Research Paper

Hybrid Fuel Cell Gas Turbine System Design and Optimization

[+] Author and Article Information
Dustin McLarty

e-mail: dfm@apep.uci.edu

Jack Brouwer

e-mail: jb@apep.uci.edu

Scott Samuelsen

e-mail: gss@apep.uci.edu
National Fuel Cell Research Center, Engineering Laboratory Facility,
Irvine, CA 92697-3550

Contributed by the Advanced Energy Systems Division of ASME for publication in the Journal of Fuel Cell Science and Technology. Manuscript received February 25, 2013; final manuscript received April 16, 2013; published online June 17, 2013. Editor: Nigel M. Sammes.

J. Fuel Cell Sci. Technol 10(4), 041005 (Jun 17, 2013) (11 pages) Paper No: FC-13-1024; doi: 10.1115/1.4024569 History: Received February 25, 2013; Revised April 16, 2013

Ultrahigh efficiency, ultralow emission fuel cell gas turbine (FC/GT) hybrid technology represents a significant breakthrough in electric power generation. FC/GT hybrid designs are potentially fuel flexible, dynamically responsive, scalable, low-emission generators. The current work develops a library of dynamic component models and system design tools that are used to conceptualize and evaluate hybrid cycle configurations. The physical models developed for the design analysis are capable of off-design simulation, perturbation analysis, dispatch evaluation, and control development. A parametric variation of seven fundamental design parameters provides insights into design and development requirements of FC/GT hybrids. As the primary generator in most configurations, the FC design choices dominate the system performance, but the optimal design space may be substantially different from a stand-alone FC system. FC operating voltage, fuel utilization, and balance of plant component sizing has large impacts on cost, performance, and functionality. Analysis shows that hybridization of existing fuel cell and gas turbine technology can approach 75% fuel-to-electricity conversion efficiency.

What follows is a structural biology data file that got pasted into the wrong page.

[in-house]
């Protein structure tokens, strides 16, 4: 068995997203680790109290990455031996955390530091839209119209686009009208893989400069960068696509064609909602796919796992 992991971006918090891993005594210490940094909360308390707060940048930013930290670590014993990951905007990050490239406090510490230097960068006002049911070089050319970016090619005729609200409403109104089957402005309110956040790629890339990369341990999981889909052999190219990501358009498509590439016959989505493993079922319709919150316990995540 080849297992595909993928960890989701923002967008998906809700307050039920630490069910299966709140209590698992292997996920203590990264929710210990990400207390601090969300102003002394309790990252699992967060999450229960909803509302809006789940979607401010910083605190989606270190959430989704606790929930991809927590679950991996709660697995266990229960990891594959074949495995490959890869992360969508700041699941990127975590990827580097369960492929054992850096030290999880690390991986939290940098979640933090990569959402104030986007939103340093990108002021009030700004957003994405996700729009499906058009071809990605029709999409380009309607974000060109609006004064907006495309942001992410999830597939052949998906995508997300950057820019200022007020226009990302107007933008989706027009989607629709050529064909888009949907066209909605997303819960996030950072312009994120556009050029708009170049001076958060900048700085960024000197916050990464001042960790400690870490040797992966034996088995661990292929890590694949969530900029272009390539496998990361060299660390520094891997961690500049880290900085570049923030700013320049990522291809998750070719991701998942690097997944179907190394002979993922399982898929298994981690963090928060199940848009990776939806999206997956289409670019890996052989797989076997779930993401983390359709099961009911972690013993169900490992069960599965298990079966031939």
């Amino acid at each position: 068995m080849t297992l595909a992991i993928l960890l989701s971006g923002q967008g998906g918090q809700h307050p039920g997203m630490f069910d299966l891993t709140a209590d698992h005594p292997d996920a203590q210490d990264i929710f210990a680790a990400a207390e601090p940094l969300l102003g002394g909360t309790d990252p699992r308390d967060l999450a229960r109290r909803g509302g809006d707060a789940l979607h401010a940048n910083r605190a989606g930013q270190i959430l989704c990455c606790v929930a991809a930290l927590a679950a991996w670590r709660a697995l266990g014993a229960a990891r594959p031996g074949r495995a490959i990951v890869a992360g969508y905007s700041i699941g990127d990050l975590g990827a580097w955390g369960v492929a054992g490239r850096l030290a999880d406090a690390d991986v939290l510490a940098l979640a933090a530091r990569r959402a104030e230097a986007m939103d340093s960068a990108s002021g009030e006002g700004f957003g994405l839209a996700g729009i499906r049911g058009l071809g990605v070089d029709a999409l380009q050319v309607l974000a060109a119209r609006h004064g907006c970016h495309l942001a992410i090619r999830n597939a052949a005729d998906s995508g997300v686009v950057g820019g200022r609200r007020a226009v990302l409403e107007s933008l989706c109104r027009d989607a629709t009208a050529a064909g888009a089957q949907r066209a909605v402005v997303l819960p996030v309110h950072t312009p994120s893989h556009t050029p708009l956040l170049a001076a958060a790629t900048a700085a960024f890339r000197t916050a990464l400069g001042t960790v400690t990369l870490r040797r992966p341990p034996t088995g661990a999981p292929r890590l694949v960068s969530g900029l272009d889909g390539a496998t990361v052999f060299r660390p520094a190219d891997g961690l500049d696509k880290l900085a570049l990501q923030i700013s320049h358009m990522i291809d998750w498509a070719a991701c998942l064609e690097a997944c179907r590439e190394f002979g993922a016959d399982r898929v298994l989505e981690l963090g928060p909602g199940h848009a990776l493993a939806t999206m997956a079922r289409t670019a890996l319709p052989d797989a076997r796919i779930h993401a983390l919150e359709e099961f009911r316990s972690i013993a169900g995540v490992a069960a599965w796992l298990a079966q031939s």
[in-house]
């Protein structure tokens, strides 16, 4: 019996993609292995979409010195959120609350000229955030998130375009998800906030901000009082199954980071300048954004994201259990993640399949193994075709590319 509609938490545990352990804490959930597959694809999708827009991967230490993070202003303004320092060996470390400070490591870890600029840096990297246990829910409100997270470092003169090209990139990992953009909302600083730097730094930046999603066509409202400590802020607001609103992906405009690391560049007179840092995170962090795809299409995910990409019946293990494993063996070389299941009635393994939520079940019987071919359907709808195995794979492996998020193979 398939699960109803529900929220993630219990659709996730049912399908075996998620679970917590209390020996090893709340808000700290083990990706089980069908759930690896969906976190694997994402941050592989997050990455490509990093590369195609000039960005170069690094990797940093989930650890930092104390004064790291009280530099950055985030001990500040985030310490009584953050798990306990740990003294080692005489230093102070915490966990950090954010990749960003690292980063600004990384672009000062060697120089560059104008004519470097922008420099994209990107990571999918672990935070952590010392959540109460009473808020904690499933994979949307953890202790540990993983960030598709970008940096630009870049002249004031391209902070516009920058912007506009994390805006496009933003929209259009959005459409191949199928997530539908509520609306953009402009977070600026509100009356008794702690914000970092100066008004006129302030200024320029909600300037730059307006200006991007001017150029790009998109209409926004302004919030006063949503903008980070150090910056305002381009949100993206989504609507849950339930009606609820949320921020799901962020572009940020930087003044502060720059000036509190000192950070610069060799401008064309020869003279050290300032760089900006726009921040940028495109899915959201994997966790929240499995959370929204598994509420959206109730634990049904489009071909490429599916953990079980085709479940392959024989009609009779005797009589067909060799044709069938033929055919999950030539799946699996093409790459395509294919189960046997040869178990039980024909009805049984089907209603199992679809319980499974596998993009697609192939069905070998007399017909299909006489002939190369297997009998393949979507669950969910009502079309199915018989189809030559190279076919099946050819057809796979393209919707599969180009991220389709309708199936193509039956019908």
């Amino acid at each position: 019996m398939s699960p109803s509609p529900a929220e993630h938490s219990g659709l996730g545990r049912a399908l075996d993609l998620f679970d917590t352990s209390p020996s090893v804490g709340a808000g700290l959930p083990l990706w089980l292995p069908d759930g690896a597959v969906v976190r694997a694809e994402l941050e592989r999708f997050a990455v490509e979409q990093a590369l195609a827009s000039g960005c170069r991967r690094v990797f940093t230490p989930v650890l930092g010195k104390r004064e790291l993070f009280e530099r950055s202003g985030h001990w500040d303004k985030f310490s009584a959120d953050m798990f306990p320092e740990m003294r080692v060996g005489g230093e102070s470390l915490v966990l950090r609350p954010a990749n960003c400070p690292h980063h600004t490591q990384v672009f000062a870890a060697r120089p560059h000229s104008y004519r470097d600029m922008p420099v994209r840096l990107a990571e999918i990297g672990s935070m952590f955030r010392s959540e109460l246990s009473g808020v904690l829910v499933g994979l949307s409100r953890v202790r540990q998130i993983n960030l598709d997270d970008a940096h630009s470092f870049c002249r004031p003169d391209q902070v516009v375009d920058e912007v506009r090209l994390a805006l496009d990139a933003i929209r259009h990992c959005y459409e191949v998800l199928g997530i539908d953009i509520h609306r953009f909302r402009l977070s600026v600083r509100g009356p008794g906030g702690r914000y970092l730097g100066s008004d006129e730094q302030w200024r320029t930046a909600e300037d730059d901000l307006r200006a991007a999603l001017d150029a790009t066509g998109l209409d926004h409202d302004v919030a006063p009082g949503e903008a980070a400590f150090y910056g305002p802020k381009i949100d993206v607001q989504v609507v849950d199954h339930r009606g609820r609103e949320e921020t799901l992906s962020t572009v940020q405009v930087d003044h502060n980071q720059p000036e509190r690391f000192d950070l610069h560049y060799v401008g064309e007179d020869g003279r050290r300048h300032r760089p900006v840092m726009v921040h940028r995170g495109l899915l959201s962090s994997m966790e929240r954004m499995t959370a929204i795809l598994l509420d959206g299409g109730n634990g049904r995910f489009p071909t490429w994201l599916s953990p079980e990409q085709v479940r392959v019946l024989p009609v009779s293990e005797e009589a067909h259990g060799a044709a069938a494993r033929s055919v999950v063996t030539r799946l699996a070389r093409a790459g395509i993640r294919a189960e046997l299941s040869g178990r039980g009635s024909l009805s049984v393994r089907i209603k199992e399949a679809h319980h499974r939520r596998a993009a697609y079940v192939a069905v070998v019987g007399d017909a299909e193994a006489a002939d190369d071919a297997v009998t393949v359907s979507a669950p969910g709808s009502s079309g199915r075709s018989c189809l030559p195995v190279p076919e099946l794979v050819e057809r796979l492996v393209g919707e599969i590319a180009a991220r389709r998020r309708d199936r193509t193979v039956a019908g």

Copyright © 2013 by ASME
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Fig. 1

Hybrid design methodology

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Fig. 2

Empirical compressor and turbine maps

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Fig. 3

SOFC hybrid cycle diagram

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Fig. 4

Design impact of stack temperature profile

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Fig. 5

Design impact of stack power density

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Fig. 6

Design impact of stack fuel utilization

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Fig. 7

Design impact of air preheating

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Fig. 8

Design impact of system pressure

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Fig. 9

Design impact of turbine efficiency

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Fig. 10

Design impact of compressor efficiency

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Fig. 11

Design impact of average cell temperature

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Fig. 12

Voltage and efficiency as dependent variables

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Fig. 13

Recirculation and turbine % power as dependent variables

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Fig. 14

System efficiency and turbine % power as dependent variables




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